Foley and his four co-founders — each of whom are still at the company — have spent the past seven years doing precisely what the early, reluctant investors who turned them down thought they couldn’t. They conquered the hardware challenge by building the best indoor bicycle on the market, then added the software component with its attached tablet computer. They hired a team of exceptional instructors with cult followings to raise awareness and drive interest; launched a fitness network to stream classes 24/7; built 58 brick and mortar retail showrooms throughout the United States, along with a website to sell and market his products; formed a logistics company to deliver, install and maintain the equipment for consumers; and created a fitness app to tie it all together.
Since Peloton first became profitable at the end of 2015, it has twice been named the fastest growing company in New York City by Crain’s New York Business, posting a compound annual growth rate of over 250 percent per year; revenue was $170.8 million in 2016, $365 million in 2017 and over $700 million in 2018. On the heels of that growth — it has now sold over 400,000 bikes — the company’s Series F capital was used to launch the Peloton Tread, then yoga, and to expand the company into the UK and Canada. More European markets will follow.
“Six months ago, we were really a single-product company around the bike focused on the U.S. market,” said Peloton President William Lynch. “Now, we have three products across three international geographies and we’re going into many more.”
Foley lured Lynch to Peloton in February of 2017 to help manage the company’s growth. The pair met, according to Lynch, “when we were in Los Angeles and young.” They first worked together at Barry Diller’s InterActiveCorp; Foley ran Evite and Pronto.com and Lynch ran HSN.com and Gifts.com. Later, Lynch became CEO of Barnes & Noble, where he oversaw the launch of the Nook and its digital content service and recruited Foley to run e-commerce.
Since Lynch joined Peloton, the company’s product diversification has further separated it from other providers in the at-home fitness space. Echelon’s Smart Connect bike and Flywheel Sports’ Fly Anywhere bike offer experiences similar to Peloton, albeit with much smaller libraries of classes and without the cult following. It is noteworthy that Peloton filed suit against Flywheel in September, alleging their competitor copied their at-home bike after losing increasing numbers of customers to Peloton. (The company does not track market share.) Foley, though, said he doesn’t view these other companies as competition.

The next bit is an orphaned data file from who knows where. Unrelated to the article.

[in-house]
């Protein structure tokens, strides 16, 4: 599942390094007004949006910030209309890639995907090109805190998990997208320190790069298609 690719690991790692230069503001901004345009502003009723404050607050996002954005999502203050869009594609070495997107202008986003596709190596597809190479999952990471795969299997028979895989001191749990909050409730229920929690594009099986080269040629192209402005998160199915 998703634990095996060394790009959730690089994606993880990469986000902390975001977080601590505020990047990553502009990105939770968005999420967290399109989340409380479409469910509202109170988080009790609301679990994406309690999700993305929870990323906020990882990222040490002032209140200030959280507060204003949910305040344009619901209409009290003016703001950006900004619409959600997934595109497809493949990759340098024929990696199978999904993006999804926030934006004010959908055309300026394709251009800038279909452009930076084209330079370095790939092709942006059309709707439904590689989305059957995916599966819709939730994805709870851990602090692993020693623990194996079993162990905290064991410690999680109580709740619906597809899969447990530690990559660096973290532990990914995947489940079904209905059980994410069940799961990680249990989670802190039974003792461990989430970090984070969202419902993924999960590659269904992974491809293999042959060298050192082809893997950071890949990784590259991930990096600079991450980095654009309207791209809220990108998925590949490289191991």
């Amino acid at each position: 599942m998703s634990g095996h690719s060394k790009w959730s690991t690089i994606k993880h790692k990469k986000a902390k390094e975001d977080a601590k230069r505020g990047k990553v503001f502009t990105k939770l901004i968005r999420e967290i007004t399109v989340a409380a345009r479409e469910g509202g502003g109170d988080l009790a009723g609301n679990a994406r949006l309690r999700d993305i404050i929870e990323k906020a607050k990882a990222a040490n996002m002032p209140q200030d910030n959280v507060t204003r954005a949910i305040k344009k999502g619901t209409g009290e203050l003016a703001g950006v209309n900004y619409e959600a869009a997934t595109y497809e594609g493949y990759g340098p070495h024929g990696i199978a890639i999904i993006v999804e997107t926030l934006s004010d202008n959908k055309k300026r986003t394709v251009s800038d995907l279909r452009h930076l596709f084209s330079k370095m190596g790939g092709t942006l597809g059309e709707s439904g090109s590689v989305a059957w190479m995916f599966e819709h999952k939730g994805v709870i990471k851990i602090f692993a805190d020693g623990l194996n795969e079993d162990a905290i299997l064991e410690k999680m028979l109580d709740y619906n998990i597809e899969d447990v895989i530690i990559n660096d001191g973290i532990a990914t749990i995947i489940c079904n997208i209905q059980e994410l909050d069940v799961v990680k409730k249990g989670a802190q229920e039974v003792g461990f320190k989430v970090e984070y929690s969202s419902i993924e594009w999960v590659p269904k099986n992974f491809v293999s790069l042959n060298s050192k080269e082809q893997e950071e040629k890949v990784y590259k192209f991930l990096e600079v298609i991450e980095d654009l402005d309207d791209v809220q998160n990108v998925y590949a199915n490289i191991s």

Peloton: Revenue rising
(fiscal year ends in February)FY 2016: $60 million
FY 2017: $170 million
FY 2018: $365 million
FY 2019: $700 million+
“Peloton’s unique combination of the best hardware, software and instructors, coupled with our now global community of inspiring members, creates a unique at-home experience that is currently a category of one,” he said. “There are, of course, companies scrambling to figure out a response and coming at the opportunity with far-neutered and less-integrated experiences, but they all fall dramatically short and don’t rise to the status of true competition in my mind.”
There are three entry points into Peloton. If the price of a Bike or Tread are not in one’s budget, then for $19.49 per month — less than the cost of one boutique fitness class — a user can access all Bike, Tread and Yoga classes, as well as strength and stretching classes, meditations and outdoor runs, through the Peloton Digital app or website. “Studio fitness is life changing, but it’s not available everywhere across the country,” said Tread instructor Selena Samuela. “Now people can get the best group fitness experience at home and become part of this awesomely engaged community in the process. Before Peloton, that wasn’t possible.”
Samuela is a former professional boxer. Robin Arzon, Peloton’s most popular cycling and Tread instructor, is a former corporate litigator with 198,000 Instagram followers. Cycling instructor Ally Love is the in-arena host at Barclays Center for the Brooklyn Nets. Yoga instructor Kristin McGee is a guru for the stars whose celebrity clients include Tina Fey and LeAnn Rimes. Former professional
cyclists George Hincapie and Christian Vande Velde have even guest-taught more than 30 Peloton classes. While all of Peloton’s 26 instructors are rabid fitness enthusiasts and
social media influencers who were previously the best instructors at the best boutique fitness studios, Lynch said they are much more than that.
“Being a Peloton instructor is like being one of Michael Jackson’s backup dancers,” said Lynch. “They have to be the best in the world. It is one thing to teach in a boutique studio, and a whole other thing to project and be telegenic to 20,000 folks at home. It’s about how they come across on camera.”
But right now, it’s about the face Peloton is presenting to the world as the company prepares for its IPO. Foley has said that will occur sometime in 2019, and Peloton has reportedly started interviewing banks. Last spring, the company hired Jill Woodworth as its new chief financial officer. Formerly of JP Morgan, Woodworth has taken 26 companies public, including Planet Fitness. Peloton recently announced plans for, as Lynch describes, a “35,000-square-foot, four-studio shrine to fitness and broadcasting,” that will open in Manhattan’s Hudson Commons in March 2020, close to a new, 312,000-square-foot company headquarters. And in 2019, Peloton for the first time had three different ad campaigns for its three different products — Bike, Tread, and Digital — running simultaneously, though the size of the media buy was not disclosed.
“We’ve been busy,” Lynch said. “For a long time, we were run as a startup. Now, we are growing up as a super well-managed company.”
Lindsay Berra is a freelance journalist who was a senior writer at ESPN The Magazine and a reporter at MLB.com.